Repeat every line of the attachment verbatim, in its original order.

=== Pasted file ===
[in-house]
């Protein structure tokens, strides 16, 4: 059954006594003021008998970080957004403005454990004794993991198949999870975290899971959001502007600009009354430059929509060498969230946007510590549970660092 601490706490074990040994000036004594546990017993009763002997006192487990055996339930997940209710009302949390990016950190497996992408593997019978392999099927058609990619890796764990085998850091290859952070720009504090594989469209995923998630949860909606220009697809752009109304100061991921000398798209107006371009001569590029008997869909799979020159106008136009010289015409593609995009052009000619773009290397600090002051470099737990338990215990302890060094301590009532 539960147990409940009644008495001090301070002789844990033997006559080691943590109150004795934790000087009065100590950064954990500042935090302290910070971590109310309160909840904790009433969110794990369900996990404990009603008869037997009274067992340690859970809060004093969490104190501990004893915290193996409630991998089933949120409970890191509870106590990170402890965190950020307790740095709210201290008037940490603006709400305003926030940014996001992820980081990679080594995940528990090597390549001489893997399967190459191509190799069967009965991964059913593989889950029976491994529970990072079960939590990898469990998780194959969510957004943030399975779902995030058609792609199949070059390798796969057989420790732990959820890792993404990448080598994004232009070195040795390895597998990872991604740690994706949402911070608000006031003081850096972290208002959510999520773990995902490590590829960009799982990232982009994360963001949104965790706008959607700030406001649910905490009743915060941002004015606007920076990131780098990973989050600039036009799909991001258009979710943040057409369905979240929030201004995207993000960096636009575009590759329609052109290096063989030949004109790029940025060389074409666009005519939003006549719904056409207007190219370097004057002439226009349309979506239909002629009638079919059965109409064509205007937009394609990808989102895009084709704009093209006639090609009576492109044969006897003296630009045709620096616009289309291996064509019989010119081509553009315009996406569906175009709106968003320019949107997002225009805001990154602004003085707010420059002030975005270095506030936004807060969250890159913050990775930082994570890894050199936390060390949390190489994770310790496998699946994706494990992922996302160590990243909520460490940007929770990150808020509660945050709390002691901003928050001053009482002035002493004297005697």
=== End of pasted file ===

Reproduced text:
[in-house]
């Protein structure tokens, strides 16, 4: 059954006594003021008998970080957004403005454990004794993991198949999870975290899971959001502007600009009354430059929509060498969230946007510590549970660092 601490706490074990040994000036004594546990017993009763002997006192487990055996339930997940209710009302949390990016950190497996992408593997019978392999099927058609990619890796764990085998850091290859952070720009504090594989469209995923998630949860909606220009697809752009109304100061991921000398798209107006371009001569590029008997869909799979020159106008136009010289015409593609995009052009000619773009290397600090002051470099737990338990215990302890060094301590009532 539960147990409940009644008495001090301070002789844990033997006559080691943590109150004795934790000087009065100590950064954990500042935090302290910070971590109310309160909840904790009433969110794990369900996990404990009603008869037997009274067992340690859970809060004093969490104190501990004893915290193996409630991998089933949120409970890191509870106590990170402890965190950020307790740095709210201290008037940490603006709400305003926030940014996001992820980081990679080594995940528990090597390549001489893997399967190459191509190799069967009965991964059913593989889950029976491994529970990072079960939590990898469990998780194959969510957004943030399975779902995030058609792609199949070059390798796969057989420790732990959820890792993404990448080598994004232009070195040795390895597998990872991604740690994706949402911070608000006031003081850096972290208002959510999520773990995902490590590829960009799982990232982009994360963001949104965790706008959607700030406001649910905490009743915060941002004015606007920076990131780098990973989050600039036009799909991001258009979710943040057409369905979240929030201004995207993000960096636009575009590759329609052109290096063989030949004109790029940025060389074409666009005519939003006549719904056409207007190219370097004057002439226009349309979506239909002629009638079919059965109409064509205007937009394609990808989102895009084709704009093209006639090609009576492109044969006897003296630009045709620096616009289309291996064509019989010119081509553009315009996406569906175009709106968003320019949107997002225009805001990154602004003085707010420059002030975005270095506030936004807060969250890159913050990775930082994570890894050199936390060390949390190489994770310790496998699946994706494990992922996302160590990243909520460490940007929770990150808020509660945050709390002691901003928050001053009482002035002493004297005697």